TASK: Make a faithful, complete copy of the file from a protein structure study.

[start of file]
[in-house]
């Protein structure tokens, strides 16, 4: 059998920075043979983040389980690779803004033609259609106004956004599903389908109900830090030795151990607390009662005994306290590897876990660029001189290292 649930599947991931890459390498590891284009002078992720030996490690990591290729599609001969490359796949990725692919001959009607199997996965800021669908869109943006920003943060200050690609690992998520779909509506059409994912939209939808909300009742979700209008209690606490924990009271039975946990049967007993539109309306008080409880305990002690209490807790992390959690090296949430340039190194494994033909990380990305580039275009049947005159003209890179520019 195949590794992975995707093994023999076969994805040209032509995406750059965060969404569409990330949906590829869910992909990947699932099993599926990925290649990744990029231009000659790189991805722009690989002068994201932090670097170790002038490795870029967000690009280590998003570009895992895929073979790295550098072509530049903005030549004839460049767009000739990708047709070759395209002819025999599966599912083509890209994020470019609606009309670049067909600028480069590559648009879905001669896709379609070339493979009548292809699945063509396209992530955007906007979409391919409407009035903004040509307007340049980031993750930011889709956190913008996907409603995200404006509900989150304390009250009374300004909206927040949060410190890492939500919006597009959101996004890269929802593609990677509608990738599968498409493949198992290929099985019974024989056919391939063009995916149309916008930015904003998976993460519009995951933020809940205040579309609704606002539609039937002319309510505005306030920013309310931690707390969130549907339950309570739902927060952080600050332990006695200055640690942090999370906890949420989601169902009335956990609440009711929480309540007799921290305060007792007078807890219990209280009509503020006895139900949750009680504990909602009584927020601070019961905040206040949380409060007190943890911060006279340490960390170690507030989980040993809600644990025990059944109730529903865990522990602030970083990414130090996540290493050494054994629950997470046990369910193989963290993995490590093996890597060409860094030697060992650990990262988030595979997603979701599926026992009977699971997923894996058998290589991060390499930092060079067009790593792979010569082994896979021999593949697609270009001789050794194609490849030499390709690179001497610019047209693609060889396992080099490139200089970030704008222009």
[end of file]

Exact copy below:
[in-house]
């Protein structure tokens, strides 16, 4: 059998920075043979983040389980690779803004033609259609106004956004599903389908109900830090030795151990607390009662005994306290590897876990660029001189290292 649930599947991931890459390498590891284009002078992720030996490690990591290729599609001969490359796949990725692919001959009607199997996965800021669908869109943006920003943060200050690609690992998520779909509506059409994912939209939808909300009742979700209008209690606490924990009271039975946990049967007993539109309306008080409880305990002690209490807790992390959690090296949430340039190194494994033909990380990305580039275009049947005159003209890179520019 195949590794992975995707093994023999076969994805040209032509995406750059965060969404569409990330949906590829869910992909990947699932099993599926990925290649990744990029231009000659790189991805722009690989002068994201932090670097170790002038490795870029967000690009280590998003570009895992895929073979790295550098072509530049903005030549004839460049767009000739990708047709070759395209002819025999599966599912083509890209994020470019609606009309670049067909600028480069590559648009879905001669896709379609070339493979009548292809699945063509396209992530955007906007979409391919409407009035903004040509307007340049980031993750930011889709956190913008996907409603995200404006509900989150304390009250009374300004909206927040949060410190890492939500919006597009959101996004890269929802593609990677509608990738599968498409493949198992290929099985019974024989056919391939063009995916149309916008930015904003998976993460519009995951933020809940205040579309609704606002539609039937002319309510505005306030920013309310931690707390969130549907339950309570739902927060952080600050332990006695200055640690942090999370906890949420989601169902009335956990609440009711929480309540007799921290305060007792007078807890219990209280009509503020006895139900949750009680504990909602009584927020601070019961905040206040949380409060007190943890911060006279340490960390170690507030989980040993809600644990025990059944109730529903865990522990602030970083990414130090996540290493050494054994629950997470046990369910193989963290993995490590093996890597060409860094030697060992650990990262988030595979997603979701599926026992009977699971997923894996058998290589991060390499930092060079067009790593792979010569082994896979021999593949697609270009001789050794194609490849030499390709690179001497610019047209693609060889396992080099490139200089970030704008222009």